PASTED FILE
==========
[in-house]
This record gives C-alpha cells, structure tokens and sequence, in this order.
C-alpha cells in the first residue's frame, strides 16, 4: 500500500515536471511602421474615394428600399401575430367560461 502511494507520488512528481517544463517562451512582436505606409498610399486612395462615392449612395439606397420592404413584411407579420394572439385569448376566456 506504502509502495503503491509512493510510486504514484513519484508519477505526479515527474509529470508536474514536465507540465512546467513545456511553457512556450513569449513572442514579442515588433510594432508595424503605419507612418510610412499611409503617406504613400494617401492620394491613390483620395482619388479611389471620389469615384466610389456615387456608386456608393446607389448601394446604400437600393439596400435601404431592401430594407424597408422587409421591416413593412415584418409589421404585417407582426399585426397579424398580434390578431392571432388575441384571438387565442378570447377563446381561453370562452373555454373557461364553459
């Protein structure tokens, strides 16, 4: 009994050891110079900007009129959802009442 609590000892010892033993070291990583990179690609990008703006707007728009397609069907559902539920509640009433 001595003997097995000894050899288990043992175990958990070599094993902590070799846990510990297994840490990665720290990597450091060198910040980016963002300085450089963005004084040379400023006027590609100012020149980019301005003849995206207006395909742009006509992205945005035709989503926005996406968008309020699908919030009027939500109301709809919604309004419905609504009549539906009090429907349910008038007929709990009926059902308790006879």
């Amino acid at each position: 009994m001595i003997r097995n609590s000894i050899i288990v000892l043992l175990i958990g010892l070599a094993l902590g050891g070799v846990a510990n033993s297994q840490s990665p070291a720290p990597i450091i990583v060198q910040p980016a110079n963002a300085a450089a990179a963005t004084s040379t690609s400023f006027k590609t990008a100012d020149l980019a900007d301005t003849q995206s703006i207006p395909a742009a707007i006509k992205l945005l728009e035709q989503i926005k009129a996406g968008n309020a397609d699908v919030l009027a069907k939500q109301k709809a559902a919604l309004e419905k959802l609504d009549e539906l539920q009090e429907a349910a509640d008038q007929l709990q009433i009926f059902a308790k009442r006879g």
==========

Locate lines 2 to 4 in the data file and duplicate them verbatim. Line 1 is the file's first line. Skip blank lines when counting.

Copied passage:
This record gives C-alpha cells, structure tokens and sequence, in this order.
C-alpha cells in the first residue's frame, strides 16, 4: 500500500515536471511602421474615394428600399401575430367560461 502511494507520488512528481517544463517562451512582436505606409498610399486612395462615392449612395439606397420592404413584411407579420394572439385569448376566456 506504502509502495503503491509512493510510486504514484513519484508519477505526479515527474509529470508536474514536465507540465512546467513545456511553457512556450513569449513572442514579442515588433510594432508595424503605419507612418510610412499611409503617406504613400494617401492620394491613390483620395482619388479611389471620389469615384466610389456615387456608386456608393446607389448601394446604400437600393439596400435601404431592401430594407424597408422587409421591416413593412415584418409589421404585417407582426399585426397579424398580434390578431392571432388575441384571438387565442378570447377563446381561453370562452373555454373557461364553459
């Protein structure tokens, strides 16, 4: 009994050891110079900007009129959802009442 609590000892010892033993070291990583990179690609990008703006707007728009397609069907559902539920509640009433 001595003997097995000894050899288990043992175990958990070599094993902590070799846990510990297994840490990665720290990597450091060198910040980016963002300085450089963005004084040379400023006027590609100012020149980019301005003849995206207006395909742009006509992205945005035709989503926005996406968008309020699908919030009027939500109301709809919604309004419905609504009549539906009090429907349910008038007929709990009926059902308790006879």